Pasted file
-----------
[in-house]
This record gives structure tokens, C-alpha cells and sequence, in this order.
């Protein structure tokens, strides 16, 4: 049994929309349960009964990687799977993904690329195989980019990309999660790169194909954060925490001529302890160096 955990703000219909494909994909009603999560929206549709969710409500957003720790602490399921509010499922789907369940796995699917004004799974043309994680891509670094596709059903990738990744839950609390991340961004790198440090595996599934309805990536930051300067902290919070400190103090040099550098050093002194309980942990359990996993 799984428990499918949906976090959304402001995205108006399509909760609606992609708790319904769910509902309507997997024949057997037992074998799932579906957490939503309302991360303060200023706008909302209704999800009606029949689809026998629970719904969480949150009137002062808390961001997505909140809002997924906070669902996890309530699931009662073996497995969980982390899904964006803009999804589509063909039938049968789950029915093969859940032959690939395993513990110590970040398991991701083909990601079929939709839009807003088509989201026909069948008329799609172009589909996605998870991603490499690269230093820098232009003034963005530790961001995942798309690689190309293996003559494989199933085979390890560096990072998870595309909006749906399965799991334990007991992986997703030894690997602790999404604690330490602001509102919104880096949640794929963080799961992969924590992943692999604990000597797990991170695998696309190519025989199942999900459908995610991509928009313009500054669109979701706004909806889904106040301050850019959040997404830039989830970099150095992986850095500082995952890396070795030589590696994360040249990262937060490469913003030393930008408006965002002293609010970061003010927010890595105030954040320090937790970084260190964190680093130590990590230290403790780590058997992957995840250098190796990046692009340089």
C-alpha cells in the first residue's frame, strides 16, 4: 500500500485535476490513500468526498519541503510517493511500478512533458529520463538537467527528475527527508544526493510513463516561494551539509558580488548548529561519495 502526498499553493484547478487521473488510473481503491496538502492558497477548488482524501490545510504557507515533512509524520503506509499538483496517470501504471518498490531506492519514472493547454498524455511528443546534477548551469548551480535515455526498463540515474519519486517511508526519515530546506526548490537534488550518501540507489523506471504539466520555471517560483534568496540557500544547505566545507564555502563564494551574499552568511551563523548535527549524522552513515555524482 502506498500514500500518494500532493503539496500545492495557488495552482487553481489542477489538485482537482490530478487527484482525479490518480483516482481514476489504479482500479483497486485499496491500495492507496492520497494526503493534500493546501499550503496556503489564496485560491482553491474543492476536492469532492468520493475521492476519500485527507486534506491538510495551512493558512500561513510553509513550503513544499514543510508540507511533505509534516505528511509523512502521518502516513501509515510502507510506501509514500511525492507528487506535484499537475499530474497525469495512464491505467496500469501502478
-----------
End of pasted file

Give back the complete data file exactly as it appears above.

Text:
[in-house]
This record gives structure tokens, C-alpha cells and sequence, in this order.
């Protein structure tokens, strides 16, 4: 049994929309349960009964990687799977993904690329195989980019990309999660790169194909954060925490001529302890160096 955990703000219909494909994909009603999560929206549709969710409500957003720790602490399921509010499922789907369940796995699917004004799974043309994680891509670094596709059903990738990744839950609390991340961004790198440090595996599934309805990536930051300067902290919070400190103090040099550098050093002194309980942990359990996993 799984428990499918949906976090959304402001995205108006399509909760609606992609708790319904769910509902309507997997024949057997037992074998799932579906957490939503309302991360303060200023706008909302209704999800009606029949689809026998629970719904969480949150009137002062808390961001997505909140809002997924906070669902996890309530699931009662073996497995969980982390899904964006803009999804589509063909039938049968789950029915093969859940032959690939395993513990110590970040398991991701083909990601079929939709839009807003088509989201026909069948008329799609172009589909996605998870991603490499690269230093820098232009003034963005530790961001995942798309690689190309293996003559494989199933085979390890560096990072998870595309909006749906399965799991334990007991992986997703030894690997602790999404604690330490602001509102919104880096949640794929963080799961992969924590992943692999604990000597797990991170695998696309190519025989199942999900459908995610991509928009313009500054669109979701706004909806889904106040301050850019959040997404830039989830970099150095992986850095500082995952890396070795030589590696994360040249990262937060490469913003030393930008408006965002002293609010970061003010927010890595105030954040320090937790970084260190964190680093130590990590230290403790780590058997992957995840250098190796990046692009340089």
C-alpha cells in the first residue's frame, strides 16, 4: 500500500485535476490513500468526498519541503510517493511500478512533458529520463538537467527528475527527508544526493510513463516561494551539509558580488548548529561519495 502526498499553493484547478487521473488510473481503491496538502492558497477548488482524501490545510504557507515533512509524520503506509499538483496517470501504471518498490531506492519514472493547454498524455511528443546534477548551469548551480535515455526498463540515474519519486517511508526519515530546506526548490537534488550518501540507489523506471504539466520555471517560483534568496540557500544547505566545507564555502563564494551574499552568511551563523548535527549524522552513515555524482 502506498500514500500518494500532493503539496500545492495557488495552482487553481489542477489538485482537482490530478487527484482525479490518480483516482481514476489504479482500479483497486485499496491500495492507496492520497494526503493534500493546501499550503496556503489564496485560491482553491474543492476536492469532492468520493475521492476519500485527507486534506491538510495551512493558512500561513510553509513550503513544499514543510508540507511533505509534516505528511509523512502521518502516513501509515510502507510506501509514500511525492507528487506535484499537475499530474497525469495512464491505467496500469501502478